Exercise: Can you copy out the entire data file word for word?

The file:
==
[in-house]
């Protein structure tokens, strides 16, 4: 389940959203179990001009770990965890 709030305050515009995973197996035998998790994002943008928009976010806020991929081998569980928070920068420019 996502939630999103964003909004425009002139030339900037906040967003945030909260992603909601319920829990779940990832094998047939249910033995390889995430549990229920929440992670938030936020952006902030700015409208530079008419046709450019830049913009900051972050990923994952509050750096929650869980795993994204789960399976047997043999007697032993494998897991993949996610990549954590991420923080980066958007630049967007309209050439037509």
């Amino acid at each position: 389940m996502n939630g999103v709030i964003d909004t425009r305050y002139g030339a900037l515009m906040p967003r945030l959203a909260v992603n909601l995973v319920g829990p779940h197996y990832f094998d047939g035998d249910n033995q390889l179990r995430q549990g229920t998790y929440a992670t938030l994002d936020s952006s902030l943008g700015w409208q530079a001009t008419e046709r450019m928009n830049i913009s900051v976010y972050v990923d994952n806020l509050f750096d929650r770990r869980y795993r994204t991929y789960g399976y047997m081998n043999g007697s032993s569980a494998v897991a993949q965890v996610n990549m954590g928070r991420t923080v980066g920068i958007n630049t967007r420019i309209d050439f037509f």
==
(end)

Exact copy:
[in-house]
């Protein structure tokens, strides 16, 4: 389940959203179990001009770990965890 709030305050515009995973197996035998998790994002943008928009976010806020991929081998569980928070920068420019 996502939630999103964003909004425009002139030339900037906040967003945030909260992603909601319920829990779940990832094998047939249910033995390889995430549990229920929440992670938030936020952006902030700015409208530079008419046709450019830049913009900051972050990923994952509050750096929650869980795993994204789960399976047997043999007697032993494998897991993949996610990549954590991420923080980066958007630049967007309209050439037509």
């Amino acid at each position: 389940m996502n939630g999103v709030i964003d909004t425009r305050y002139g030339a900037l515009m906040p967003r945030l959203a909260v992603n909601l995973v319920g829990p779940h197996y990832f094998d047939g035998d249910n033995q390889l179990r995430q549990g229920t998790y929440a992670t938030l994002d936020s952006s902030l943008g700015w409208q530079a001009t008419e046709r450019m928009n830049i913009s900051v976010y972050v990923d994952n806020l509050f750096d929650r770990r869980y795993r994204t991929y789960g399976y047997m081998n043999g007697s032993s569980a494998v897991a993949q965890v996610n990549m954590g928070r991420t923080v980066g920068i958007n630049t967007r420019i309209d050439f037509f």